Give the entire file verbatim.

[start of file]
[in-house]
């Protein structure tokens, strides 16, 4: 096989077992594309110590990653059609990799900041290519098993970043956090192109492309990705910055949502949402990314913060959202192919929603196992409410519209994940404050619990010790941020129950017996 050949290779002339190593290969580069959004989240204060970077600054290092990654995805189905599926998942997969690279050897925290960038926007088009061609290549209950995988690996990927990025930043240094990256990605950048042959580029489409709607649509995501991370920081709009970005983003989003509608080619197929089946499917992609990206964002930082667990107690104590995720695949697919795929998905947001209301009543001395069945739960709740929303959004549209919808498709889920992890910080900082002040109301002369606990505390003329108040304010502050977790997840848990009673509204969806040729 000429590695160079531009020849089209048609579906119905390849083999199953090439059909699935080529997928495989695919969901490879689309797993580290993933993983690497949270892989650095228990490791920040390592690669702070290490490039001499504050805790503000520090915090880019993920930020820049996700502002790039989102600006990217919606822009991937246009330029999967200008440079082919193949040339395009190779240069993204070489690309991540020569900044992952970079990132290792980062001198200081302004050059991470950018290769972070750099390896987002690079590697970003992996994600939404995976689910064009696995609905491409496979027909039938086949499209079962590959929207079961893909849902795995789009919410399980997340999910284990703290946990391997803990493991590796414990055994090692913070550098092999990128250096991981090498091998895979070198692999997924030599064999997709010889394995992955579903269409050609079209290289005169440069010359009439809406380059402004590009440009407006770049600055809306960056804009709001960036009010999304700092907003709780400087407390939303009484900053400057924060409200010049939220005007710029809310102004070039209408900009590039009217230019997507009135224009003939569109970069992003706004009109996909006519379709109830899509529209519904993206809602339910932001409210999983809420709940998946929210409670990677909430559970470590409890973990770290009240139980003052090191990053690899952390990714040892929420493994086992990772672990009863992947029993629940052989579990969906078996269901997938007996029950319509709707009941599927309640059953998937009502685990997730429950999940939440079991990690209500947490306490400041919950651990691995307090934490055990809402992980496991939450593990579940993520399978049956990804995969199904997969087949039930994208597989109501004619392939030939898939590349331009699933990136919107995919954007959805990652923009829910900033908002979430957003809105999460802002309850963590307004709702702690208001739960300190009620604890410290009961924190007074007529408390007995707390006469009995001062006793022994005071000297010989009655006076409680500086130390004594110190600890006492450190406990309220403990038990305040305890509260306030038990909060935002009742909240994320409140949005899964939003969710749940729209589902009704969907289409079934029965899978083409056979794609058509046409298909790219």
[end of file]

[in-house]
């Protein structure tokens, strides 16, 4: 096989077992594309110590990653059609990799900041290519098993970043956090192109492309990705910055949502949402990314913060959202192919929603196992409410519209994940404050619990010790941020129950017996 050949290779002339190593290969580069959004989240204060970077600054290092990654995805189905599926998942997969690279050897925290960038926007088009061609290549209950995988690996990927990025930043240094990256990605950048042959580029489409709607649509995501991370920081709009970005983003989003509608080619197929089946499917992609990206964002930082667990107690104590995720695949697919795929998905947001209301009543001395069945739960709740929303959004549209919808498709889920992890910080900082002040109301002369606990505390003329108040304010502050977790997840848990009673509204969806040729 000429590695160079531009020849089209048609579906119905390849083999199953090439059909699935080529997928495989695919969901490879689309797993580290993933993983690497949270892989650095228990490791920040390592690669702070290490490039001499504050805790503000520090915090880019993920930020820049996700502002790039989102600006990217919606822009991937246009330029999967200008440079082919193949040339395009190779240069993204070489690309991540020569900044992952970079990132290792980062001198200081302004050059991470950018290769972070750099390896987002690079590697970003992996994600939404995976689910064009696995609905491409496979027909039938086949499209079962590959929207079961893909849902795995789009919410399980997340999910284990703290946990391997803990493991590796414990055994090692913070550098092999990128250096991981090498091998895979070198692999997924030599064999997709010889394995992955579903269409050609079209290289005169440069010359009439809406380059402004590009440009407006770049600055809306960056804009709001960036009010999304700092907003709780400087407390939303009484900053400057924060409200010049939220005007710029809310102004070039209408900009590039009217230019997507009135224009003939569109970069992003706004009109996909006519379709109830899509529209519904993206809602339910932001409210999983809420709940998946929210409670990677909430559970470590409890973990770290009240139980003052090191990053690899952390990714040892929420493994086992990772672990009863992947029993629940052989579990969906078996269901997938007996029950319509709707009941599927309640059953998937009502685990997730429950999940939440079991990690209500947490306490400041919950651990691995307090934490055990809402992980496991939450593990579940993520399978049956990804995969199904997969087949039930994208597989109501004619392939030939898939590349331009699933990136919107995919954007959805990652923009829910900033908002979430957003809105999460802002309850963590307004709702702690208001739960300190009620604890410290009961924190007074007529408390007995707390006469009995001062006793022994005071000297010989009655006076409680500086130390004594110190600890006492450190406990309220403990038990305040305890509260306030038990909060935002009742909240994320409140949005899964939003969710749940729209589902009704969907289409079934029965899978083409056979794609058509046409298909790219």